By Jennifer Erickson | LB Indy
The bill for the clean up and restoration of a decades-old dump site in a Laguna Canyon ravine that disgorged broken glass and debris across the Sun Valley neighborhood during flooding in 2010 has climbed to nearly double the initially estimated cost.
It was just October when project manager Bob Burnham told the City Council that remediation and restoration of the site would cost $1 million more than the $2.25 million the city had budgeted as of June.
But this past Tuesday he returned to the Council to report that costs had exceeded estimates by another $950,000, bringing the project’s price tag up to $4.2 million. Of that, $750,000 will be funded by a grant from the state Department of Resources Recycling and Recovery.
Council member Steve Dicterow asked Burnham to explain how his “final” request of less than three months ago could be superseded so quickly with a request for a comparable amount again.
The budget overrun largely stemmed from the labor-intensive removal of buried debris that amounted to 70 percent more than original estimates, Burnham reported. Ultimately, the council authorized the additional funding.
Even now, City Manager John Pietig pointed out that the final costs are still unknown since additional remediation may be required for some Sun Valley properties and regulatory agencies with authority over the area still have the last word on the clean-up. Three regulatory agencies and four resource agencies are involved, Burnham noted.
Before actual work began in October, city staff and consultants anticipated the removal of 7,000 cubic yards of waste, but 12,000 cubic yards had been excavated by the time they finished, he said, and the trucks hauled away the last of it this past Monday, Jan. 5. Gauging the depth of the debris on the site was constrained by topography, regulatory restrictions, and temporary shoring in the channel to prevent debris flows.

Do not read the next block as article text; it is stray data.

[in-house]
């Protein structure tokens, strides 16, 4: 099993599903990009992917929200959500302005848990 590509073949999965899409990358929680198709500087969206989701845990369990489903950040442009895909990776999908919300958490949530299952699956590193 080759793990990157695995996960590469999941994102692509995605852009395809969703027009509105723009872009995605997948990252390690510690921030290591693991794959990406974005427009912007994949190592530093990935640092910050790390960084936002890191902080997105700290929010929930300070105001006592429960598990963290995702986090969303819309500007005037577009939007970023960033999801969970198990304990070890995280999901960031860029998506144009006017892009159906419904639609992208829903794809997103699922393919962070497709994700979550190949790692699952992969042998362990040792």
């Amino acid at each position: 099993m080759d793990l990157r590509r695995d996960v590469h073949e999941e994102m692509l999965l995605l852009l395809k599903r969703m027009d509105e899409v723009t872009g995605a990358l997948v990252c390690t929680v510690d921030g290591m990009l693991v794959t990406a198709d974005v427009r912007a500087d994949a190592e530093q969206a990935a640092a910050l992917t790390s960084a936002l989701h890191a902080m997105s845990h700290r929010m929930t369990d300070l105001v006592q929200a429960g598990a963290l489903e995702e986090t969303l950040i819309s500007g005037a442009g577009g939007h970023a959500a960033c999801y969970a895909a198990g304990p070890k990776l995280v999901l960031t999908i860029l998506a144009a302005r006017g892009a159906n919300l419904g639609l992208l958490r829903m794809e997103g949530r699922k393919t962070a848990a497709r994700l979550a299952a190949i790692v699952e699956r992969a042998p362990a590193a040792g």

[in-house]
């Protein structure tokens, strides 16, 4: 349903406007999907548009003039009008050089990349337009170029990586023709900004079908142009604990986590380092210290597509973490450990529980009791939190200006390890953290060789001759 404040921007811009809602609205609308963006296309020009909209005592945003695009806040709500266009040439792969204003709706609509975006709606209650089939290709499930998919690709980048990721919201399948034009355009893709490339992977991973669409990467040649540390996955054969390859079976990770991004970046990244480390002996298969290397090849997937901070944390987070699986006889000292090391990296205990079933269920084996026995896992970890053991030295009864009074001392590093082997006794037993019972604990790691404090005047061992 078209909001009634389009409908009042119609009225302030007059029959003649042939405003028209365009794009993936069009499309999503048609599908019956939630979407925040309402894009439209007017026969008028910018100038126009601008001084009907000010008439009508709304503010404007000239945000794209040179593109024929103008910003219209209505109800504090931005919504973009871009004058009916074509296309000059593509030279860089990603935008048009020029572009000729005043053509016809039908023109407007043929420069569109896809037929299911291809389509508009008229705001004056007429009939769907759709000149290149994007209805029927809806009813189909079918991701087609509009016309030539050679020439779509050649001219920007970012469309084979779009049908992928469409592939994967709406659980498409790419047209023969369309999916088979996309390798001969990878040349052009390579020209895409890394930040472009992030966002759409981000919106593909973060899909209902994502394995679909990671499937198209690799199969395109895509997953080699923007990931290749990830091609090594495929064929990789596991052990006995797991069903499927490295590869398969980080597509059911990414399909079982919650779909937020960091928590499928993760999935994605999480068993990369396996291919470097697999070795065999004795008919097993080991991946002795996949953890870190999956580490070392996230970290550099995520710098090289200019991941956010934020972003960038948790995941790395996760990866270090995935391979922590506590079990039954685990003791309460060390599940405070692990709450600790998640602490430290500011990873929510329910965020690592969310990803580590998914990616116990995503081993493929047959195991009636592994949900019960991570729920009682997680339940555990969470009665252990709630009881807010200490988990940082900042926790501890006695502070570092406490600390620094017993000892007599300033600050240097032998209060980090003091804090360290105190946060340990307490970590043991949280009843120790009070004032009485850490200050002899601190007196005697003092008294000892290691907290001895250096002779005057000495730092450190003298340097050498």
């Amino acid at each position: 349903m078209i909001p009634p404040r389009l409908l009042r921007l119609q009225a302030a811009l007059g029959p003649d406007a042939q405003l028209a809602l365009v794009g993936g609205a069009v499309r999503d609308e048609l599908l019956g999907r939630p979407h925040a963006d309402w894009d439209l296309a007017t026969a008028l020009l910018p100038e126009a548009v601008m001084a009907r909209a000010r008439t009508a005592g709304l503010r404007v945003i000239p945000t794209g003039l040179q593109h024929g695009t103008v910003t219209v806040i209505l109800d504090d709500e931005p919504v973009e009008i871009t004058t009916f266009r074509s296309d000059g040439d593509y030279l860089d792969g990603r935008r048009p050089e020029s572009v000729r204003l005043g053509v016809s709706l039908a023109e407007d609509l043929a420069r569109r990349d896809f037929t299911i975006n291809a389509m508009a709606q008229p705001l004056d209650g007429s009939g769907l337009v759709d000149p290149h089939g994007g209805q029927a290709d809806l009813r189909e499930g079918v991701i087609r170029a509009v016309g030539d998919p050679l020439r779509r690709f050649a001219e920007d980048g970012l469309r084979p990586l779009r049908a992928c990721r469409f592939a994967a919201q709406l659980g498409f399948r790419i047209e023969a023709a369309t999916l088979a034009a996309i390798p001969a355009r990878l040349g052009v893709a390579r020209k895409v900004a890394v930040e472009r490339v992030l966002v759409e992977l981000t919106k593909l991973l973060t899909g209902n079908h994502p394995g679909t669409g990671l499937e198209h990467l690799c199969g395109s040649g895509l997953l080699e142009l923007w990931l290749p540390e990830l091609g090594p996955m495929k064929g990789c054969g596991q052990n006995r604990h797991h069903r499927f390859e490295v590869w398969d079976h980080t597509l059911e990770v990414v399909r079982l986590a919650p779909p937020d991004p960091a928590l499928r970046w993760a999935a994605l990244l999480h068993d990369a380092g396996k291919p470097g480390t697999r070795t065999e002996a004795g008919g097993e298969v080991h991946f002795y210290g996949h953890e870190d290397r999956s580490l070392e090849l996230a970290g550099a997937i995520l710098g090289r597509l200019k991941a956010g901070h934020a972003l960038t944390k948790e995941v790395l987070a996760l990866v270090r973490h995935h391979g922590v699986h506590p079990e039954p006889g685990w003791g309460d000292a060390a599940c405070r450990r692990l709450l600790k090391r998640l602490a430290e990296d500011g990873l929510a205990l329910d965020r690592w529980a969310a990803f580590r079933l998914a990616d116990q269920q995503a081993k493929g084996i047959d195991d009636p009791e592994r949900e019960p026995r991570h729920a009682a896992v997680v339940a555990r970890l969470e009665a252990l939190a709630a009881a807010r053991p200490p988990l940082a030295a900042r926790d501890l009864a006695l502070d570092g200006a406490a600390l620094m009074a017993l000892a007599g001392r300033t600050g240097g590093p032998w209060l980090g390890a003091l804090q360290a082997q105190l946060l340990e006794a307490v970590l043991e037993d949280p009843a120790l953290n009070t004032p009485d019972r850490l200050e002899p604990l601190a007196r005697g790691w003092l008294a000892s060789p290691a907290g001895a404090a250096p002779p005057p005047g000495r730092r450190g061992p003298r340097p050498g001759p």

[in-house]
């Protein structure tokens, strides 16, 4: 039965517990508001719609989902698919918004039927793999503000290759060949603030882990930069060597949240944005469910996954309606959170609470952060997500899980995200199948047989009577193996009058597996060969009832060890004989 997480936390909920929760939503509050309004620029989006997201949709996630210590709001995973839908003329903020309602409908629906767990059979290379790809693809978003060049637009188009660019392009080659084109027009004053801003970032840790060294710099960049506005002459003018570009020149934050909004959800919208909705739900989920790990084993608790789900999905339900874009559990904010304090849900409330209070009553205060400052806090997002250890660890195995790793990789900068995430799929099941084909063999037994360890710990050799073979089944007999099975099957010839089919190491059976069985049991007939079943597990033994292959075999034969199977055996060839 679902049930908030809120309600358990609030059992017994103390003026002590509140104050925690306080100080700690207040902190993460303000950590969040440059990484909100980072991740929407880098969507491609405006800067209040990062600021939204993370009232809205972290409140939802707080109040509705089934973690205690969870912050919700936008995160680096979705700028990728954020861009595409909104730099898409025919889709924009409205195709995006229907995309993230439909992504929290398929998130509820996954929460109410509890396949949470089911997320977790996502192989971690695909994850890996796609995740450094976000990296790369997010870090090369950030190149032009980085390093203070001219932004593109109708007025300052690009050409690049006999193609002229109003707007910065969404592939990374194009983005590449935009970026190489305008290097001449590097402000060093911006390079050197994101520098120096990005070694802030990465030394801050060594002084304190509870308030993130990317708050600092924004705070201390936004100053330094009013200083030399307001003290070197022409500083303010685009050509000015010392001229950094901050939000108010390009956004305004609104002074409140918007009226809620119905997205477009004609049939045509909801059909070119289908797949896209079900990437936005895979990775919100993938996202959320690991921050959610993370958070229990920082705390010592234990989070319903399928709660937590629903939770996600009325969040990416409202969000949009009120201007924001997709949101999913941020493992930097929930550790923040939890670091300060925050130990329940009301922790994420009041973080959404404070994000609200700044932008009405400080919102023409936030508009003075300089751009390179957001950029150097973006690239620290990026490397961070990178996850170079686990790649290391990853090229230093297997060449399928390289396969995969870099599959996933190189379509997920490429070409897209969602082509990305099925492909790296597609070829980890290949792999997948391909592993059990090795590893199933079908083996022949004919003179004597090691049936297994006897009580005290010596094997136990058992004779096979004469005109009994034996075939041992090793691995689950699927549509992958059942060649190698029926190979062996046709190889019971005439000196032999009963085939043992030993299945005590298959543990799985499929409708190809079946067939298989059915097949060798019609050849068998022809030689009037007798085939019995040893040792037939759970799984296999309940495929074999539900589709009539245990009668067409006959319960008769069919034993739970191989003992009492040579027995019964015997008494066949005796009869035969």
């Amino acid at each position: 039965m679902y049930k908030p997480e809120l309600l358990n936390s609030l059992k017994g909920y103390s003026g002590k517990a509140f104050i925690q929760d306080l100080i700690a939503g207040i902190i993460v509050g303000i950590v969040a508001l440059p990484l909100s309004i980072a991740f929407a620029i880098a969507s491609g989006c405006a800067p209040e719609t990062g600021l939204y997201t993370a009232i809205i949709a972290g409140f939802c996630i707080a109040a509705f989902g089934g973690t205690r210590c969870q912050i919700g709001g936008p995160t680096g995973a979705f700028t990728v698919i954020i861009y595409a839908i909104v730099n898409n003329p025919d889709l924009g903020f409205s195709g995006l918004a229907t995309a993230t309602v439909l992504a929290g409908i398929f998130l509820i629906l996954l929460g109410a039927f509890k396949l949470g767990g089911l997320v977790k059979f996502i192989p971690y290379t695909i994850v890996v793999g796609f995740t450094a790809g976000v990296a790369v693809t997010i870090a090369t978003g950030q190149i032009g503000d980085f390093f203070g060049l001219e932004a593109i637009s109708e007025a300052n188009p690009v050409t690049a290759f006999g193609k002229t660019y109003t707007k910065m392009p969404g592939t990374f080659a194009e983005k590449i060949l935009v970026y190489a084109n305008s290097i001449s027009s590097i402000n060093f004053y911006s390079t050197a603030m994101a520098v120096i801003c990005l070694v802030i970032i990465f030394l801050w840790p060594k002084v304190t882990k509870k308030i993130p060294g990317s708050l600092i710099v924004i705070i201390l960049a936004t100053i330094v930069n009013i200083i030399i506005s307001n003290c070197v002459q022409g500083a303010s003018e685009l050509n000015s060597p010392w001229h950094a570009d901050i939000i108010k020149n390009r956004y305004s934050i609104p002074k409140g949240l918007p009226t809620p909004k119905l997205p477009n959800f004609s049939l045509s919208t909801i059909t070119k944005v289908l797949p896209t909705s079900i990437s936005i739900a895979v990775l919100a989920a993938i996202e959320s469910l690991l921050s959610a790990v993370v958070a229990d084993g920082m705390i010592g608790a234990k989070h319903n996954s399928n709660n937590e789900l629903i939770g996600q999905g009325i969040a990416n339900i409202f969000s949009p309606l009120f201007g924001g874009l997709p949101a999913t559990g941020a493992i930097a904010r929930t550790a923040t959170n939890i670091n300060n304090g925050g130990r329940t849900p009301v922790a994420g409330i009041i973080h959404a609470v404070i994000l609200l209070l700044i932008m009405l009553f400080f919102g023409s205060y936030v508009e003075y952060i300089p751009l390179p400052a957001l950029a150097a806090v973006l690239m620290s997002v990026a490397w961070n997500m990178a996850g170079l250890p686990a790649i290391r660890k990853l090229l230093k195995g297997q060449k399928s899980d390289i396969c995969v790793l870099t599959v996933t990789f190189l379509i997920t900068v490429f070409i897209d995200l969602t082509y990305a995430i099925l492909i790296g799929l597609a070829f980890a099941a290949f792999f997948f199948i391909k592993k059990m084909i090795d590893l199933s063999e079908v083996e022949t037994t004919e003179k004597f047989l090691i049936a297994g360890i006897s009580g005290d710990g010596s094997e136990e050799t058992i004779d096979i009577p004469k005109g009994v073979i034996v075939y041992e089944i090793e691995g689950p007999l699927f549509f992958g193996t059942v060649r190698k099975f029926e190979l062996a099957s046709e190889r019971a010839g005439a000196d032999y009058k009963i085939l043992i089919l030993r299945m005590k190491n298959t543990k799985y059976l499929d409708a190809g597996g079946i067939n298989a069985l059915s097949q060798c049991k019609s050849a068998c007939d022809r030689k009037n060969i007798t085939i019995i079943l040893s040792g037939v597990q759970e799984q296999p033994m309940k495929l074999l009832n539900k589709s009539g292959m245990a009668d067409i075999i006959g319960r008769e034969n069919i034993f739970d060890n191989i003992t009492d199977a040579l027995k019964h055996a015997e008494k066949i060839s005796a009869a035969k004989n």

Though the city approved the remediation project two years ago, it wasn’t until a few months ago that all of the permits were in place. “It took a substantial amount of time and money to get permission to do what the regulatory agencies told us we had to do,” said Burnham.
They couldn’t assess the depth of debris until they had permits to remove the vegetation in some areas and until they removed the concrete shoring in others. Only as the clean-up crews worked did the extent of the waste become clear, said Burnham
With more waste to eradicate, fees for digging, trucking and disposal escalated. Truck shortages and difficult terrain also lowered daily production rates and pushed up costs. A steep-sided and almost inaccessible ravine forced workers to use shovels and five-gallon buckets to remove waste by hand, according to the staff report.
They have now removed all waste from the project area and three neighboring residential properties, and most debris from home sites further to the south, where more work may yet be required, said Burnham.
Moving forward to the restoration plan, Pietig noted that staff is in the process of working out a “win-win” arrangement with the Laguna Canyon Foundation, that would grant the foundation a long-term lease for the old Dewitt house near the site in return for their oversight of the habitat restoration of the now denuded ravine.
The arrangement would save the city money and provide the foundation with a building that, once renovated, would house their staff and serve as a base for their education and restoration programs, according to the staff report.
Foundation president Derek Ostensen gave city officials, staff and Burnham “enormous credit for taking this on in the way that you did and doing it right.” He called the extremely deep ravine a “pretty remarkable site” that was once filled up with trash and “is now a blank canvas to be restored back to its ecological value in a way we can all be proud of.”